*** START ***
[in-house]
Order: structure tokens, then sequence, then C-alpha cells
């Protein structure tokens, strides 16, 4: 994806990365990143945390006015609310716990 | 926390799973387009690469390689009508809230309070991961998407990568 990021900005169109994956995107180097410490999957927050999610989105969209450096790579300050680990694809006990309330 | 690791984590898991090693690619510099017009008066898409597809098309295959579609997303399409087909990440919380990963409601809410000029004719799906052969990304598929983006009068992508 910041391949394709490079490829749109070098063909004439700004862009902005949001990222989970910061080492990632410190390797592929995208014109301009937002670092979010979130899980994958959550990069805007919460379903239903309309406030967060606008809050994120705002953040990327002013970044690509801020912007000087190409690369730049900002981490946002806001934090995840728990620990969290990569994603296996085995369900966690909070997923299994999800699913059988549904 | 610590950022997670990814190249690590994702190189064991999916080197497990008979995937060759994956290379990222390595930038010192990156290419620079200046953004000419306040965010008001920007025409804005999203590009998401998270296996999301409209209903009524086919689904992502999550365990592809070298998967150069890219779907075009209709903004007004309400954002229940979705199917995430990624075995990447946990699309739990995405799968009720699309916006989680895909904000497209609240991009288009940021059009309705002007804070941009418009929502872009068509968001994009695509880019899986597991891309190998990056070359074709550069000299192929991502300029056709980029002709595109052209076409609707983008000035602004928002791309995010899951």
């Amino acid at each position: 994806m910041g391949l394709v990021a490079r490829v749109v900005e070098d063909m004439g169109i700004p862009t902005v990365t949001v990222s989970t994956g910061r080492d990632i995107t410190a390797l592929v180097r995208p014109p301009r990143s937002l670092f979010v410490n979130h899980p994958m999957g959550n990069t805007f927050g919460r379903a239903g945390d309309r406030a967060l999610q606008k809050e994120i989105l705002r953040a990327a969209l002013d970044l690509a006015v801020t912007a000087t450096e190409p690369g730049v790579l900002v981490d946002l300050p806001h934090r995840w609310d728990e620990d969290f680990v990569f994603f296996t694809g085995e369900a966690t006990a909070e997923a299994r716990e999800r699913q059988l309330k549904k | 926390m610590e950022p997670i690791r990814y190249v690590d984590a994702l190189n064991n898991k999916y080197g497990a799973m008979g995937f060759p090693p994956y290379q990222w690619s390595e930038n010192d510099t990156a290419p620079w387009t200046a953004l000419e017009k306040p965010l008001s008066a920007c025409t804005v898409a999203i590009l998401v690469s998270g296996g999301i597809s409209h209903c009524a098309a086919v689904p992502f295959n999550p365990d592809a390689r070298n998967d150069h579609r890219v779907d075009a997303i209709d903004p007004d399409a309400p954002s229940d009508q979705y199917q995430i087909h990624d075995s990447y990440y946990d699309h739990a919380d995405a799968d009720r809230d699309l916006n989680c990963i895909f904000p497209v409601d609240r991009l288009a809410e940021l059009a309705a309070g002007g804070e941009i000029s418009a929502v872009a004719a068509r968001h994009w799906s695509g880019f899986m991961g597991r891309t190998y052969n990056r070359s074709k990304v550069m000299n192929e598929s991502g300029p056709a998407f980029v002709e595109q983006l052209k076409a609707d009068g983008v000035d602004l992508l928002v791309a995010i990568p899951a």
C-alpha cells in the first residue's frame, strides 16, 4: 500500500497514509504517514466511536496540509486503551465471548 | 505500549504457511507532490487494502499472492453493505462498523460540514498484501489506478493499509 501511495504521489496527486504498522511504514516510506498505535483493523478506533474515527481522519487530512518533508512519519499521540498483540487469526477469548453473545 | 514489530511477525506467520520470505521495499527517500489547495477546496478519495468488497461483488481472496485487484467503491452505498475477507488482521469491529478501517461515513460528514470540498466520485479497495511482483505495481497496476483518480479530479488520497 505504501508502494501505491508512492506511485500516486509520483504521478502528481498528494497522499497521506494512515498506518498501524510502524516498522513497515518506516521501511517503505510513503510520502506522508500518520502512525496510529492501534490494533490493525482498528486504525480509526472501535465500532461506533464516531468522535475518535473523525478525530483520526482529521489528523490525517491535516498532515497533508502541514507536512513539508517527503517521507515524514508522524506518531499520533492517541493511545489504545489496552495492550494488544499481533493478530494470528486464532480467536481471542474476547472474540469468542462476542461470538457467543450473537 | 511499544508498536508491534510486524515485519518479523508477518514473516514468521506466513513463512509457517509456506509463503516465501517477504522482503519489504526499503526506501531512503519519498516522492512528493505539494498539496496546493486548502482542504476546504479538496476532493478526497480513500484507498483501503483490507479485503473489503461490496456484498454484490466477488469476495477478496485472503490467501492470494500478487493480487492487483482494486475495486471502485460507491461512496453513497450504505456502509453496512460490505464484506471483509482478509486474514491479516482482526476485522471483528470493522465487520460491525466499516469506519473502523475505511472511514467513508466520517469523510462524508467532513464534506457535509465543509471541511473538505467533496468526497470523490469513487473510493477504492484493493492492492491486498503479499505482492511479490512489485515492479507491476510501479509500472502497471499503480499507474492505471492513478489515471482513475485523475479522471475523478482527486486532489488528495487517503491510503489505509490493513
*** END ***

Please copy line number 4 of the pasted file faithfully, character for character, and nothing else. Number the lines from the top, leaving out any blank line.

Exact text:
């Amino acid at each position: 994806m910041g391949l394709v990021a490079r490829v749109v900005e070098d063909m004439g169109i700004p862009t902005v990365t949001v990222s989970t994956g910061r080492d990632i995107t410190a390797l592929v180097r995208p014109p301009r990143s937002l670092f979010v410490n979130h899980p994958m999957g959550n990069t805007f927050g919460r379903a239903g945390d309309r406030a967060l999610q606008k809050e994120i989105l705002r953040a990327a969209l002013d970044l690509a006015v801020t912007a000087t450096e190409p690369g730049v790579l900002v981490d946002l300050p806001h934090r995840w609310d728990e620990d969290f680990v990569f994603f296996t694809g085995e369900a966690t006990a909070e997923a299994r716990e999800r699913q059988l309330k549904k | 926390m610590e950022p997670i690791r990814y190249v690590d984590a994702l190189n064991n898991k999916y080197g497990a799973m008979g995937f060759p090693p994956y290379q990222w690619s390595e930038n010192d510099t990156a290419p620079w387009t200046a953004l000419e017009k306040p965010l008001s008066a920007c025409t804005v898409a999203i590009l998401v690469s998270g296996g999301i597809s409209h209903c009524a098309a086919v689904p992502f295959n999550p365990d592809a390689r070298n998967d150069h579609r890219v779907d075009a997303i209709d903004p007004d399409a309400p954002s229940d009508q979705y199917q995430i087909h990624d075995s990447y990440y946990d699309h739990a919380d995405a799968d009720r809230d699309l916006n989680c990963i895909f904000p497209v409601d609240r991009l288009a809410e940021l059009a309705a309070g002007g804070e941009i000029s418009a929502v872009a004719a068509r968001h994009w799906s695509g880019f899986m991961g597991r891309t190998y052969n990056r070359s074709k990304v550069m000299n192929e598929s991502g300029p056709a998407f980029v002709e595109q983006l052209k076409a609707d009068g983008v000035d602004l992508l928002v791309a995010i990568p899951a």